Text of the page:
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Bottle Necking

Last response: in Graphics & Displays
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February 20, 2013 5:24:19 PM

ok so I guess this is a GPU and CPU question. Well here we go, ok so first off lets go over a brief description of what bottle necking is..... Bottle necking is when your GPU is more capable then your CPU at doing "its job" and because of this your GPU can't preform to its full potential and vie versa with the CPU being more capable with the GPU. Now for some simple examples of obvious bottle necking, for instance if you had a Intel core to duo and a invida gtx 680 ftw edition your going to have bottle necking. another example would be say you have a Intel i7 3770k and a Intel integrated HD 4000.

However after a while the lien becomes very, VERY fine and it become very hard to determine whether or not there will be bottle necking before you own the card/processor and can test them yourself (one simple way to test them is to run what ever program you want to test (i.e. a game like bf3, starcraft2, crysis3, etc) and open up your task manager and go to the performance tab and in the left hand corner there will be a little indicator that is labeled CPU usage, if your running the game and it is telling you that the CPU usage is at 90-100% AND your getting lag while running the game you know your CPU is BOTTLE NECKING your GPU.


MY questions

1. How do you check when you GPU is bottle necking your CPU?/what programs are there for checking?

2. (more personal) how badly would 2 SLI'd GTX 680's bottle neck on a Intel i5-3570k 3.4ghz ?

3. what CPU would not have problems bottle necking 2 SLI'd GTX 680's?

4. how over kill is it to SLI two gtx 680s for gaming? on a scale of 1 - 10 one being intel HD 400 level ten being Watson

More about : bottle necking

February 20, 2013 5:43:25 PM

1. use msi after burner program , and play any strong game like Battlefield 3 or farcry3...etc , if the card usage cant get 85% or higher , so you have an bottleneck
2. i5- 3570K can work fine with 2 sli GTX 680
3. i5 3570K can handle it easily , if u need more performance get i7 3770K
4. SLi 2 GTX 680 can ,max all games been released till now
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a c 267 U Graphics card
a c 329 à CPUs
February 20, 2013 5:46:41 PM

There is no such thing as "bottle necking".

As you increase graphics capability, you will always do better. Either in better frame rates, better minimum rates, more eye candy or whatever.

In cpu, adding cores, may help, depending on the game. But, a faster core will always help.

The catch in all this is that incremental improvements in either component may not give you a worthwhile value for your money.

Now, as a rule of thumb in planning a balanced gaming pc, I might suggest you budget about twice the cost of the cpu for your graphics card.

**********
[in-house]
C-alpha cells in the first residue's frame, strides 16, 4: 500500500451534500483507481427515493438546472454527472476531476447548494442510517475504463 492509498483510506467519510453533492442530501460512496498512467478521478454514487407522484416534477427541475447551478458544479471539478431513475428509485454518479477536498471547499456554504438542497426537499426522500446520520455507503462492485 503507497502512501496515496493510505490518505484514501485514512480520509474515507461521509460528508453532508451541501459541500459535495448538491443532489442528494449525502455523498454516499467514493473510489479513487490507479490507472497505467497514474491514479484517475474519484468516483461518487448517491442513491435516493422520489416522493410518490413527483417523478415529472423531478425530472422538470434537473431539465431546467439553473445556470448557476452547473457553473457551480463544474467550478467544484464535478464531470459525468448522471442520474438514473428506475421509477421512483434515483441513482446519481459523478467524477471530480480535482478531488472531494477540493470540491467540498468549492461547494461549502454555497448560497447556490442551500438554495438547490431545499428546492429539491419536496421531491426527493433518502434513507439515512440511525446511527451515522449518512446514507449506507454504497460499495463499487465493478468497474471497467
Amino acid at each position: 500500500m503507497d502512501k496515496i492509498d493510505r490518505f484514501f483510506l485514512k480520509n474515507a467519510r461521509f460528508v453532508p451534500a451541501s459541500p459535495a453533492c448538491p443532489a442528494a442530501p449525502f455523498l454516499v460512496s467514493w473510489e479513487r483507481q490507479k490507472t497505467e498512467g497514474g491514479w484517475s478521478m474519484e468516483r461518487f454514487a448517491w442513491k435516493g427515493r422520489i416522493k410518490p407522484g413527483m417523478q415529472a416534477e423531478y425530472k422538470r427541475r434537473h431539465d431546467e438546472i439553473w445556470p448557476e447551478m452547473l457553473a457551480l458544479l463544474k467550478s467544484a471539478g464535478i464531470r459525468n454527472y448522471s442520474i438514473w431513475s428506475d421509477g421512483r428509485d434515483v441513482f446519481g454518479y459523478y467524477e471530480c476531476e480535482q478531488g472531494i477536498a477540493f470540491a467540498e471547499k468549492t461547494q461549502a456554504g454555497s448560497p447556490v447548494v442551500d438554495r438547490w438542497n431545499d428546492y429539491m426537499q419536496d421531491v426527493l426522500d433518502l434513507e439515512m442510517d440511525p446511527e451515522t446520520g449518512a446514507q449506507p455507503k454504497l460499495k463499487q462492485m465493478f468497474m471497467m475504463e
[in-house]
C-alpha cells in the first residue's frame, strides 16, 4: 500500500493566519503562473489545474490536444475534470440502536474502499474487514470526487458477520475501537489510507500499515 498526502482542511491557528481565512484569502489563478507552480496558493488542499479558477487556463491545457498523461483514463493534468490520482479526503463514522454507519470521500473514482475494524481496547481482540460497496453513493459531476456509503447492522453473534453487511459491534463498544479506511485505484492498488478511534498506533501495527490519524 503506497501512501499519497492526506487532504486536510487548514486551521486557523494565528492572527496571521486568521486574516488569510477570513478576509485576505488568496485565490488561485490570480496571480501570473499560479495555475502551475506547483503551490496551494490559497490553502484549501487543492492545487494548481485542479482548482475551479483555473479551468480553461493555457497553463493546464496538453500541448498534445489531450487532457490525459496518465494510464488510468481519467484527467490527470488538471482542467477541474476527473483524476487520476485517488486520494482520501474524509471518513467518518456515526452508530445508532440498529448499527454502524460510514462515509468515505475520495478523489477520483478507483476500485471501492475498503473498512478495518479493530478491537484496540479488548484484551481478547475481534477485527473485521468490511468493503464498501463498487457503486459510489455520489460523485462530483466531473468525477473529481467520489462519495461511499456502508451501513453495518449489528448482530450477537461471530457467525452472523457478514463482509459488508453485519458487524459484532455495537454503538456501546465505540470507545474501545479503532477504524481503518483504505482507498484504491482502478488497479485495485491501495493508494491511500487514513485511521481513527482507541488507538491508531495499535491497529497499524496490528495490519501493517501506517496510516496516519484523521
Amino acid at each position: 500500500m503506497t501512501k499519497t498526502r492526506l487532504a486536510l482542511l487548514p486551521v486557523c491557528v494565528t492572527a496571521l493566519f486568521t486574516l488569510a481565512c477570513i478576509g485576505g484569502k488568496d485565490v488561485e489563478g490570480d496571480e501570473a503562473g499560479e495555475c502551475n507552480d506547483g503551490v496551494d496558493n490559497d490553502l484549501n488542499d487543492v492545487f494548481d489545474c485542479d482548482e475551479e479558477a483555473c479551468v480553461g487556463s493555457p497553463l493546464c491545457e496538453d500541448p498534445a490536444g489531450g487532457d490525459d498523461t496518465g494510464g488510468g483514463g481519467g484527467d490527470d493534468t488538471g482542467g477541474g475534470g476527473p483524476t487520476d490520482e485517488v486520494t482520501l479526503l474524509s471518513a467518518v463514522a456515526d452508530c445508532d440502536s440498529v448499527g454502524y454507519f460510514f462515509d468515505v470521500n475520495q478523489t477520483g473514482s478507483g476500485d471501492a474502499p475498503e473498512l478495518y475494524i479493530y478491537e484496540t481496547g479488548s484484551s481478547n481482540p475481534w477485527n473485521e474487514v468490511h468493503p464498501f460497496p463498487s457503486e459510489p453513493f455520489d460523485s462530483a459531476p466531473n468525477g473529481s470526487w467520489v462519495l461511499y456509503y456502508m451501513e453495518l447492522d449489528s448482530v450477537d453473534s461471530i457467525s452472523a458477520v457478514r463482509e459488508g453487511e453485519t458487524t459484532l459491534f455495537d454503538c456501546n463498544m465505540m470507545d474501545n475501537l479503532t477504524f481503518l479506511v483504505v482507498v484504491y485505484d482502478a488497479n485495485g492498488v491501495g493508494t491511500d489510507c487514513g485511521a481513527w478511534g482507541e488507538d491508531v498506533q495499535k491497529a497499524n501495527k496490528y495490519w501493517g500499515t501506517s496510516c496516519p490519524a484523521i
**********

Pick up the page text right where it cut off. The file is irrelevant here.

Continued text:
If you are looking to do an upgrade, here is my stock suggestion:

a) Run your games, but lower your resolution and eye candy.
If your FPS increases, it indicates that your cpu is strong enough to drive a better graphics configuration.
If your FPS stays the same, you are likely cpu limited.

b) Limit your cpu, either by reducing the OC, or, in windows power management, limit the maximum cpu% to something like 50%.
This will simulate what a lack of cpu power will do.


Go to control panel/power options/change plan settings/change advanced power settings/processor power management/maximum processor state/
set to 50% and see how you do.


If your FPS drops significantly, it is an indicator that your cpu is the limiting factor, and a cpu upgrade is in order.

It is possible that both tests are positive, indicating that you have a well balanced system, and both cpu and gpu need to be upgraded to get better gaming FPS.
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February 20, 2013 6:37:41 PM

geofelt said:
There is no such thing as "bottle necking".

As you increase graphics capability, you will always do better. Either in better frame rates, better minimum rates, more eye candy or whatever.

In cpu, adding cores, may help, depending on the game. But, a faster core will always help.

The catch in all this is that incremental improvements in either component may not give you a worthwhile value for your money.

Now, as a rule of thumb in planning a balanced gaming pc, I might suggest you budget about twice the cost of the cpu for your graphics card.

If you are looking to do an upgrade, here is my stock suggestion:

a) Run your games, but lower your resolution and eye candy.
If your FPS increases, it indicates that your cpu is strong enough to drive a better graphics configuration.
If your FPS stays the same, you are likely cpu limited.

b) Limit your cpu, either by reducing the OC, or, in windows power management, limit the maximum cpu% to something like 50%.
This will simulate what a lack of cpu power will do.


Go to control panel/power options/change plan settings/change advanced power settings/processor power management/maximum processor state/
set to 50% and see how you do.


If your FPS drops significantly, it is an indicator that your cpu is the limiting factor, and a cpu upgrade is in order.

It is possible that both tests are positive, indicating that you have a well balanced system, and both cpu and gpu need to be upgraded to get better gaming FPS.



I don't mean to be offensive but I don't think you understand bottle necking is, bottle necking is when say your GPU is a lot better then your GPU (just for argument sake) your graphics card will be able to render the code faster then your processor can process it or visa versa so in this case your GPU renders it but if the "material is not ready to be processed it will slow things down and start feeding into your processors ram and that will cause things to slow down to sometimes noticeably.
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